Home >Opinion >Views >India should not be misled by a deceptive fall in covid numbers

The reported number of daily covid infections in India has dropped from over 90,000 to just over 60,000 in the past five weeks. Other related metrics are showing improvement, too. These numbers, however, are catastrophically misleading.

It is widely accepted that reported infection and mortality numbers have always been significantly lower than reality. But the current reports are downright dangerous because of two reasons. First, the gap between the numbers and the reality is wider today than six weeks ago, and is widening. Second, even as the situation worsens, the country is starting to believe that we are past the worst and things are improving. Six weeks ago, while the numbers were an underestimate, they were pointing in the right direction—that the pandemic is escalating. Today, the numbers are pointing in the wrong direction. Even as the pandemic continues to escalate, we are starting to believe that it is receding. What reveals this?

Let us compare the situation in Uttar Pradesh (UP) with that in Karnataka. The 7-day average for the daily infection number for Karnataka has been between 7,000 and 10,000 for the past few weeks, while that of UP has dropped from 5,000-6,000 to about 3,000. The cumulative cases in UP are 2,000 per million population (225 million) and in Karnataka they are 11,500 (68 million).

With UP lagging Karnataka on all parameters of public health and system effectiveness, and its population density being two-and-a-half times that of Karnataka, can UP be miraculously better off than Karnataka on the spread of covid? Even the most credulous would know that cannot be true. This conundrum gets resolved by digging merely one level into the data—it is the testing.

Karnataka has conducted 100,000 tests per million of population, whereas UP has conducted 57,000. Eighty per cent of the tests in Karnataka are molecular (RT-PCR) tests, while in UP 70-80% are antigen (RAT) tests. This matters hugely. False negatives on molecular tests are a negligible proportion; on antigen tests, they range from 20% to 50%. A false negative is when a test misses detecting infection in a sample. During a public interest litigation, the Delhi High Court has recently noted false negatives to be about 40% on antigen tests. UP is testing inadequately and inaccurately. The reality there is much worse than the reported numbers.

The exact proportion of antigen tests in UP is very hard to figure out. Most states are no better. There is no regular, transparent, easily available disclosure of this crucial data. The country has remained at about a million tests per day from end-August, but the proportion of antigen tests are unknown. And that is critical—particularly as antigen testing has ramped up significantly in this period. Karnataka is one of the few exceptions. It has done a creditable job of ramping up molecular testing, and reports detailed data.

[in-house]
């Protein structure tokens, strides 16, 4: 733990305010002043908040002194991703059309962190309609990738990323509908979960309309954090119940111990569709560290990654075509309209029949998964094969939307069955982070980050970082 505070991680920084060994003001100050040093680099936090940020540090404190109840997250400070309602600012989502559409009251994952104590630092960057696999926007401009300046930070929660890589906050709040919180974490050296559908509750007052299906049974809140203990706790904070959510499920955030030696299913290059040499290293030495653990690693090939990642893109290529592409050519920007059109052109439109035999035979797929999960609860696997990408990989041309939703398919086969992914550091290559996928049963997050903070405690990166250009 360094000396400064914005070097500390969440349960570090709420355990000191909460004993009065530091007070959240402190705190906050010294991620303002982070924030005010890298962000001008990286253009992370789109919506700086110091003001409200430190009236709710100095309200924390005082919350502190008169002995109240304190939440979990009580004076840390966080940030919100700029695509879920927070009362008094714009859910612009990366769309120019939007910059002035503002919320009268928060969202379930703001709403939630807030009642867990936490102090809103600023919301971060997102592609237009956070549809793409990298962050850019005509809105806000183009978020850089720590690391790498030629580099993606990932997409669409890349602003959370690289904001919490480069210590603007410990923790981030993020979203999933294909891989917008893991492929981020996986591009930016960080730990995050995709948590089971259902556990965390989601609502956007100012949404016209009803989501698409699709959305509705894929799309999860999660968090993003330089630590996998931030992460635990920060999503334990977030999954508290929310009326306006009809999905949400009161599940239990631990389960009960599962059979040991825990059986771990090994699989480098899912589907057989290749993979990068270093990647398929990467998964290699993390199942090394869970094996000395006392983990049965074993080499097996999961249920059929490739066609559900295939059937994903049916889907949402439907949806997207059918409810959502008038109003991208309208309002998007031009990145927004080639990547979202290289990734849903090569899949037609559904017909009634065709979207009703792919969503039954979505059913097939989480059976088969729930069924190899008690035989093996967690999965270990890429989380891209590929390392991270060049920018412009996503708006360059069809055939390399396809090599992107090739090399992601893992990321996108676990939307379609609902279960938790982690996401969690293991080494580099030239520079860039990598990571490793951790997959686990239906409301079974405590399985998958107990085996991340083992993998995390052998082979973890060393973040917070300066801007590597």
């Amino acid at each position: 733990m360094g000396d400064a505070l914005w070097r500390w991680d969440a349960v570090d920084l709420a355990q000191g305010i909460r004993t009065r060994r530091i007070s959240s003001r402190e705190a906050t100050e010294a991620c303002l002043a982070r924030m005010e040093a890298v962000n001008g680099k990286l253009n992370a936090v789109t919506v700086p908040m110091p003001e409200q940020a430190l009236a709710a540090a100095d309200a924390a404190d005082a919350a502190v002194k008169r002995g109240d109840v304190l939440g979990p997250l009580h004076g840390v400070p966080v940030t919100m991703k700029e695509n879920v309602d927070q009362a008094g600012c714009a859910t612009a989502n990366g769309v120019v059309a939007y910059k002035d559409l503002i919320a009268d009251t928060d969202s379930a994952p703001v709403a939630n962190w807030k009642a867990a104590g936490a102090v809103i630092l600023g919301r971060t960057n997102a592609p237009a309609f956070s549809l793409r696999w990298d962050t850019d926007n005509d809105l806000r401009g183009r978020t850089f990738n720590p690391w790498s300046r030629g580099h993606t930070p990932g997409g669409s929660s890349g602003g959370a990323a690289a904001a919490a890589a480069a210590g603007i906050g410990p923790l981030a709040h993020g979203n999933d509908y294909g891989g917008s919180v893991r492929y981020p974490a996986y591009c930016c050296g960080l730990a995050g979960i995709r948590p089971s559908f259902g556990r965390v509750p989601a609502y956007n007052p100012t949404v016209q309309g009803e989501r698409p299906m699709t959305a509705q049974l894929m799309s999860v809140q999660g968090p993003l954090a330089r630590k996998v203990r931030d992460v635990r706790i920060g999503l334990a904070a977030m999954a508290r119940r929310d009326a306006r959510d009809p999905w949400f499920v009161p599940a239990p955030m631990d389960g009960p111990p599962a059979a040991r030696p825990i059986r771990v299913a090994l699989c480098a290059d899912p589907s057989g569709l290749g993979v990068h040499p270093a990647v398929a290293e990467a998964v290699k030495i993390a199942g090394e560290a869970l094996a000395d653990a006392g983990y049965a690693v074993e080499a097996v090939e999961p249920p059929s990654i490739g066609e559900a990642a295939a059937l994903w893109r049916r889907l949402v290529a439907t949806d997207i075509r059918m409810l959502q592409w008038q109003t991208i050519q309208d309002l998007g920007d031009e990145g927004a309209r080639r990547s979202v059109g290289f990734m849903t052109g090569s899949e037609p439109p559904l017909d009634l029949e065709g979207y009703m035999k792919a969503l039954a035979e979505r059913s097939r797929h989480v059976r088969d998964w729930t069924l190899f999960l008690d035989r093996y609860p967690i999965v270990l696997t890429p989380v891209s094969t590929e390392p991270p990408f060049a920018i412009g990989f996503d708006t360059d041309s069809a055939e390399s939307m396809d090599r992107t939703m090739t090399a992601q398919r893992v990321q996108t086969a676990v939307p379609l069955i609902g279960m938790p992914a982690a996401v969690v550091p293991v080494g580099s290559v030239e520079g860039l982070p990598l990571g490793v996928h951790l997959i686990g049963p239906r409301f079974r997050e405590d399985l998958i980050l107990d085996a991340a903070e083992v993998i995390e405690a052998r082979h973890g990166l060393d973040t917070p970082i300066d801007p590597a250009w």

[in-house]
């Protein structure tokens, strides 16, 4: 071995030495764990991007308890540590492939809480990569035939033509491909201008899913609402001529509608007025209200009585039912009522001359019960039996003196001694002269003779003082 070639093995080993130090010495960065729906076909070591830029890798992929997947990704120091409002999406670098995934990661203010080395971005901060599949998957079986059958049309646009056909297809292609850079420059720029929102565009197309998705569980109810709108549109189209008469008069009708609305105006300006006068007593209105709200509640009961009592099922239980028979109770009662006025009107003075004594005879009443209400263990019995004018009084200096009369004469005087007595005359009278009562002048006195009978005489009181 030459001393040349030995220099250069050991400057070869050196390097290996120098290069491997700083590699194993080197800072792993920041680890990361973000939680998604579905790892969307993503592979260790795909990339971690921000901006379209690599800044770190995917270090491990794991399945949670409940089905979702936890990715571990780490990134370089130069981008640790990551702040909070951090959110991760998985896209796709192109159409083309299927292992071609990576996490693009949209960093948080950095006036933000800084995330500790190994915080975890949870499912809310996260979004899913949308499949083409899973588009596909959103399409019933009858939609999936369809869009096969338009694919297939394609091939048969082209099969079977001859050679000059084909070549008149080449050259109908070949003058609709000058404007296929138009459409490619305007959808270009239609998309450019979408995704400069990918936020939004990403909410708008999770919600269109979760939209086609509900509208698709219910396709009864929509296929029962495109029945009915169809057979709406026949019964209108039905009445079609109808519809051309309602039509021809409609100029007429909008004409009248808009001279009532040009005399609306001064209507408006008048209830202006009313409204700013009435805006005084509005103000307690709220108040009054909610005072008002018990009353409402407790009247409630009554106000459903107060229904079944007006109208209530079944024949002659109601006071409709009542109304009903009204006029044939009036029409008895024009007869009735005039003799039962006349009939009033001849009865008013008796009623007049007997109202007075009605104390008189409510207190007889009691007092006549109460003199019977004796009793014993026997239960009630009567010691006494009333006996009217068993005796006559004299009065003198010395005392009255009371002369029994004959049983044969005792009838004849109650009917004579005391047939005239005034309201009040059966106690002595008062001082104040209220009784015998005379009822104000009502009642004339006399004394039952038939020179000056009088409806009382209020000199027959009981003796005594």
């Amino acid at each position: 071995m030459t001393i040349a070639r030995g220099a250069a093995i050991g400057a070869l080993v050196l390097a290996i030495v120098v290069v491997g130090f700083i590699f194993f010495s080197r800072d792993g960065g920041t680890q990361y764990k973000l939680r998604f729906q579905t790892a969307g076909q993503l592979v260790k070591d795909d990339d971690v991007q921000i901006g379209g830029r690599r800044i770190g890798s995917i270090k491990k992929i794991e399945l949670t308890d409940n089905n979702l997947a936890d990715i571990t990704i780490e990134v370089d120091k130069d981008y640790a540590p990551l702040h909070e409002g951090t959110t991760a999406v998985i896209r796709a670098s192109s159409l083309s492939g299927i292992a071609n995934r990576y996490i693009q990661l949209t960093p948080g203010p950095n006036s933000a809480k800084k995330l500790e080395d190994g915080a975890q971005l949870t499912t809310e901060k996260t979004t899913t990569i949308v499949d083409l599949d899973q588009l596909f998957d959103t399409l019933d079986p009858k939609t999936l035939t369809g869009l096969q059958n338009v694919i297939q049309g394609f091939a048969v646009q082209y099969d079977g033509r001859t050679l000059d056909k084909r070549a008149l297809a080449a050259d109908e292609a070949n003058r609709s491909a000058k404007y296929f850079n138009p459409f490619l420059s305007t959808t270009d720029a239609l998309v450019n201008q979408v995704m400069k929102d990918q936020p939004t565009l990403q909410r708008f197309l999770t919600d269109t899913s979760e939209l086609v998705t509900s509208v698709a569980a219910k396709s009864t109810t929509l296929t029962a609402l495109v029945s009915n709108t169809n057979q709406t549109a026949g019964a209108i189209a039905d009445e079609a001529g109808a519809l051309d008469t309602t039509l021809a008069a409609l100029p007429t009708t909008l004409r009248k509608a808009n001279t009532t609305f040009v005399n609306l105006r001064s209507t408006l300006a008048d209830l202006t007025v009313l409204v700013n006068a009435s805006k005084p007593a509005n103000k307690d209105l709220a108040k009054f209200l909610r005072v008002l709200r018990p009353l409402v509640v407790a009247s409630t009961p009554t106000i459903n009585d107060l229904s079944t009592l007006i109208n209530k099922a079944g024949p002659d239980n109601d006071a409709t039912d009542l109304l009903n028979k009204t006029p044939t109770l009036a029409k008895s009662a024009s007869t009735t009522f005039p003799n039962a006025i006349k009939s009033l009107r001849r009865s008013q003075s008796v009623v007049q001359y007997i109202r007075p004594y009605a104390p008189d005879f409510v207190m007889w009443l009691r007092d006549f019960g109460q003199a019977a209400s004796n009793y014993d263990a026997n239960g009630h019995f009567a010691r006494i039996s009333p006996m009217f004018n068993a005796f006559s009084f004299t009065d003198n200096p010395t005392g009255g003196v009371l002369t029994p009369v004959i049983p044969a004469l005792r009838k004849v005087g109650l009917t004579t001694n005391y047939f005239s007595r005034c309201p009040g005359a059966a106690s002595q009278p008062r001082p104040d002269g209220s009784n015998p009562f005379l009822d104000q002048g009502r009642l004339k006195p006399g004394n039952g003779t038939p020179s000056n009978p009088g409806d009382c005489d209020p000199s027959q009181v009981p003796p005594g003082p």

Whatever data is available publicly, and some that we have collected from the ground, suggests the proportion of antigen tests is over 50%, rising up to 80% in many states. The positivity rate on antigen tests, as can be expected with its very high false-negative rate, is one-third to half of that of molecular tests. The proportion of antigen testing is much higher in rural districts and the slums of large cities.

Why is this happening? It is a cascading effect of two forces. First, all states have tried to increase testing. Daily targets for testing have been assigned to all levels of the public health system. Second, it is far easier to conduct an antigen test. Antigen test kits give results in a matter of minutes at the site of collection. For a molecular test, though, the collected sample has to be sent under very stringent conditions to the nearest centre with an RT-PCR machine, which can be hours away. And then, given the shortage of RT-PCR capacity in most parts of the country, the results may take anywhere from two to six days. The far-easier antigen test has been embraced to show that testing is rising, ignoring its inherent inaccuracy.

No one on the ground is trying to hide or misrepresent any data. But the design of our data system has ignored this all-important slicing of the data, enabling this perverse development. UP is merely an illustration. Most big states are in a similar situation. Since the pandemic has spread from large urban areas to smaller towns and rural areas—and which is where it is escalating—we are now running blind, given our inadequate and inaccurate testing. The brunt of what follows would be borne by the disadvantaged.

The path out of this morass is fairly simple. Change the data system to report all relevant details on testing. Ramp-up molecular testing (or equally accurate methods) capacity—including in rural districts. Have a very strict mandate on antigen testing—only where it is useful; for example, in high-positivity clusters for quick identification.

The more difficult part is to rein in our desire to declare victory by staying wilfully blind to reality. The most important lesson from the Spanish Flu that crushed the world in 1918 was not an epidemiological one. It was that a pandemic can only be tackled by truth. We seem to be doing the opposite. We have been silently complicit in developing a system that hides the truth.

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